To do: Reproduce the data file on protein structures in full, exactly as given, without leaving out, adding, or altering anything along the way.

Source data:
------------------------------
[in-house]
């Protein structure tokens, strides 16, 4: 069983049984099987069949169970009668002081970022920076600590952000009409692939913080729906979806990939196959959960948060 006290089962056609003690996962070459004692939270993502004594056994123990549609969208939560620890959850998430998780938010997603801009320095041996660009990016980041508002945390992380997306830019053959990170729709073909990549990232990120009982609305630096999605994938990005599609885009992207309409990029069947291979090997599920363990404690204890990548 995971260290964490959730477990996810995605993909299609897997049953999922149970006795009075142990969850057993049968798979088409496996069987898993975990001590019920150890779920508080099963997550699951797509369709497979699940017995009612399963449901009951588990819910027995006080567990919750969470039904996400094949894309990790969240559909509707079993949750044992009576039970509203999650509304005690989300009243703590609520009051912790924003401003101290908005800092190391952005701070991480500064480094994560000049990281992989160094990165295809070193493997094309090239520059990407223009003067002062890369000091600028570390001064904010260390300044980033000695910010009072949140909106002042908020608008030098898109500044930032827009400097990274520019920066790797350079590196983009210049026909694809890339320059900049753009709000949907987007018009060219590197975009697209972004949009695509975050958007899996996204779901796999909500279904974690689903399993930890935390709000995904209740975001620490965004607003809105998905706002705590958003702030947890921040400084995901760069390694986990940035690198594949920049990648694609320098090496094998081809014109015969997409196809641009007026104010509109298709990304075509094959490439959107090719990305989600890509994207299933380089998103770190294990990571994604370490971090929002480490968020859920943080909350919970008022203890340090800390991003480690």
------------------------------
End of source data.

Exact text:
[in-house]
């Protein structure tokens, strides 16, 4: 069983049984099987069949169970009668002081970022920076600590952000009409692939913080729906979806990939196959959960948060 006290089962056609003690996962070459004692939270993502004594056994123990549609969208939560620890959850998430998780938010997603801009320095041996660009990016980041508002945390992380997306830019053959990170729709073909990549990232990120009982609305630096999605994938990005599609885009992207309409990029069947291979090997599920363990404690204890990548 995971260290964490959730477990996810995605993909299609897997049953999922149970006795009075142990969850057993049968798979088409496996069987898993975990001590019920150890779920508080099963997550699951797509369709497979699940017995009612399963449901009951588990819910027995006080567990919750969470039904996400094949894309990790969240559909509707079993949750044992009576039970509203999650509304005690989300009243703590609520009051912790924003401003101290908005800092190391952005701070991480500064480094994560000049990281992989160094990165295809070193493997094309090239520059990407223009003067002062890369000091600028570390001064904010260390300044980033000695910010009072949140909106002042908020608008030098898109500044930032827009400097990274520019920066790797350079590196983009210049026909694809890339320059900049753009709000949907987007018009060219590197975009697209972004949009695509975050958007899996996204779901796999909500279904974690689903399993930890935390709000995904209740975001620490965004607003809105998905706002705590958003702030947890921040400084995901760069390694986990940035690198594949920049990648694609320098090496094998081809014109015969997409196809641009007026104010509109298709990304075509094959490439959107090719990305989600890509994207299933380089998103770190294990990571994604370490971090929002480490968020859920943080909350919970008022203890340090800390991003480690």